The nose knows, and consumer brands from hospitality to Hollywood agree. Smells have the power to make us happy and possibly make us buy things. From tantalizing aroma to pervasive odor, science has helped companies to learn how scents can evoke reactions and behaviors from consumers. The next creative solution for markets might be right under their noses.
Smell is the sense most closely tied to moods and memories because scents go directly to the emotional and memory areas of the brain, bypassing cognitive and logical thought processes. It is suggested that captivating olfaction abilities of an audience can trigger instinctive, and possibly subconscious, reactions. When a scent activates the right memory or emotion, the result can be powerful and profitable. Scents are stimulating positive revenue in many ways from brand perception to better recall to boosted sales.
6 Scent-Sational Ways Fragrance Drives Positive Results
- Nivea tested scented ads within movie theaters. Ad recall was 515% higher for moviegoers who experienced the scented version.
- Hershey boosted sales of their Kisses by 300% by pumping the scent of milk chocolate in the vicinity of vending machines.
- A home improvement store in Germany enhanced the perception of employee knowledge by adding the scent of freshly cut grass to their in-store experience.
- Iowa State University researchers discovered shoppers are willing to pay more when stores have a pleasant scent.
- The Las Vegas Hilton upped gambling volume by 50% with the addition of a floral scent on the casino floor.
- Realtor.com reported recommends staging open houses with simple fragrances, like orange and pine. Based on their research, buyers are likely to linger longer while visiting a pleasantly scented prospective property.
How Can Online Retailers and Mass Media Advertisers Leverage Scents to Sell?
For fragrance newcomers, you'll be glad to learn some aromas seem to do well for mass audiences. Vanilla and floral work for women and woody smells for men. And in general, studies show classic scents are better than complex.
Captivating multiple senses may just be the beginning of new-age sales tactics. But until smell-o-vision becomes a reality, we suggest marketers leverage techniques used by scent-focused advertisers who succeed with today’s technology ― either with innovative scent sharing techniques or by creating visual experiences that evoke memories related to scent.
Old Spice ― Enveloping Readers with Their Scent
In a recent issue of GQ magazine, Old Spice inserted a disposable men’s blazer. Made of paper and drenched in their Captain scent, the paper blazer was designed to actually be worn. Did it boost sales? It’s still too early to know, but we can confirm it generated buzz.
J’Adore ― Leveraging Star Power
Earning $2 million per year for her role, Charlize Theron has been pivotal to the J’Adore success for more than a decade because she lives the brand. In 2014, Theron told WWD magazine, “There are very, very few brands that will be brave enough to really, completely take a step back and not to try and control what is considered beautiful…. [If you want to] ask the question what is beautiful? It’s the life that you lead. It’s the life that all women lead.”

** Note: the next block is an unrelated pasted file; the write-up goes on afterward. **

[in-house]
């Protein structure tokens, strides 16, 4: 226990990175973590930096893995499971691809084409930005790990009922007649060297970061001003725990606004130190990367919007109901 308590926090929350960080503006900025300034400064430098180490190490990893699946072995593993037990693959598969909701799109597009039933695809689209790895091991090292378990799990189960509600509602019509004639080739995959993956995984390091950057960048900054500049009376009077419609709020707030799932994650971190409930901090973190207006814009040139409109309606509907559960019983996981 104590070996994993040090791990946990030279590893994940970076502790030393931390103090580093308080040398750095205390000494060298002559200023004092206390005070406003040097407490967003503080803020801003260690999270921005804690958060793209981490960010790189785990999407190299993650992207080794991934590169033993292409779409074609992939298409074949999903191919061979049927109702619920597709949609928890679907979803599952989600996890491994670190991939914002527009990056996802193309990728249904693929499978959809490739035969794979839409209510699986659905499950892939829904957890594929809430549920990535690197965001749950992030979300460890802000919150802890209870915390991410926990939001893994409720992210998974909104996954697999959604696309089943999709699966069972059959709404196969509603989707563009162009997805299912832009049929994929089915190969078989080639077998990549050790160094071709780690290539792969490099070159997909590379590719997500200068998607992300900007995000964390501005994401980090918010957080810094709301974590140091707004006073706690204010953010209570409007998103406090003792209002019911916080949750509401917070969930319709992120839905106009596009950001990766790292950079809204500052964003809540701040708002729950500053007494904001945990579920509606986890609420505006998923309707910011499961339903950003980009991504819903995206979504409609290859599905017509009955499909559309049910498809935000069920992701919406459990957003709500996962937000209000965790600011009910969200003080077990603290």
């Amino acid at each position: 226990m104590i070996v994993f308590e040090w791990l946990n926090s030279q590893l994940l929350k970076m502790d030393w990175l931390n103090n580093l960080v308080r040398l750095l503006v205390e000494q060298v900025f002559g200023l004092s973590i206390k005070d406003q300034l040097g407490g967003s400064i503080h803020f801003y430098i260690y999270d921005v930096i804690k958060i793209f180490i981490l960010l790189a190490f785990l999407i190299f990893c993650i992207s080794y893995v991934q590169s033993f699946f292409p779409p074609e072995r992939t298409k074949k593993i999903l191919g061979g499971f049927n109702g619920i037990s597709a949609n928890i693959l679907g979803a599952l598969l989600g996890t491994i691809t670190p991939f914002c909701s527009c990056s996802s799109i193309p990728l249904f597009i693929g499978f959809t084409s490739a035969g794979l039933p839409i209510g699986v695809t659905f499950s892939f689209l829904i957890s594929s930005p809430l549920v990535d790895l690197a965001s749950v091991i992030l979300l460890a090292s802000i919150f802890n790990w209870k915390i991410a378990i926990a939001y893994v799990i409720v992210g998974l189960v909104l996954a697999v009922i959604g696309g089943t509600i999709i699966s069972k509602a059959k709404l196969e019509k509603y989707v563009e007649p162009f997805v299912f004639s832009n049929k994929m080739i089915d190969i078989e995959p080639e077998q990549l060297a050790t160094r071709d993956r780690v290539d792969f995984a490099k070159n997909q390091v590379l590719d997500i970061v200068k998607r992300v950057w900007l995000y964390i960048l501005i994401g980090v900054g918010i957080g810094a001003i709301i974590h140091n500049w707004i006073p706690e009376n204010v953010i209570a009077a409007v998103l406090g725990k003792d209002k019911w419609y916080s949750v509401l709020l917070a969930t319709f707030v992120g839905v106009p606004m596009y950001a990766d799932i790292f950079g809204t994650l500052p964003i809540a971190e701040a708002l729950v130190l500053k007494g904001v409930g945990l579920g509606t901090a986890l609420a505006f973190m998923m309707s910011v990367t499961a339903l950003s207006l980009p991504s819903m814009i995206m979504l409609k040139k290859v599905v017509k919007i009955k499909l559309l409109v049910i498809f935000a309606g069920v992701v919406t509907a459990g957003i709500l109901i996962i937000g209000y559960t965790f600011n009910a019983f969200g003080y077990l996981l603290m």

Folgers ― Capturing the Experience
“The biggest challenge with advertising food and drink,” explained Kunle Campbell, a BigCommerce.com contributor and ecommerce consultant, “is really conveying its essential features to an audience ― taste and smell.” Folgers succeeded in their long-running Christmas ad that depicted a family waking to the smell and later savoring the taste of their coffee. In fact, this spot was credited in part with helping Folgers become the top-ranked coffee brand in the U.S.
Febreze ― Overcoming Gross
The Febreze “Breathe Happy” campaign launched in 2012. In the commercials, the blindfolded star was led into obviously stinky settings only to declare the air fresh smelling... all thanks to Febreze. The disparity between appearance and reality turned Febreze into a miracle solution for stale (or gross) smelling environments.
Friends ― Still Stuck in Our Heads
Smelly cat, smelly cat, what are they feeding you? Smelly cat, smelly cat, it’s not your fault.
Though not a commercial, the “Smelly Cat” song from friends remains relevant and able to renew Friends-focused conversations. For a show in syndication, this catchy tune maintains brand awareness more than a decade after the sitcom wrapped.
Getting the Smell Just Right (Because We Love the Smell of Innovation in the Morning)
Inspiration comes from many places, sometimes even your nostrils. Whether or not your brand is scent-focused, innovative marketing can take awareness and sales to the next level. Creating relevant connections with your target base starts with understanding how they perceive you. From custom scents to custom offers, marketing that triggers positive emotions is bound to succeed.
Do you need help targeting your niche audience? Team DMS is here to help. Contact us to get a conversation started.
About the AuthorFollow on Linkedin Visit Website More Content by Kathy Bryan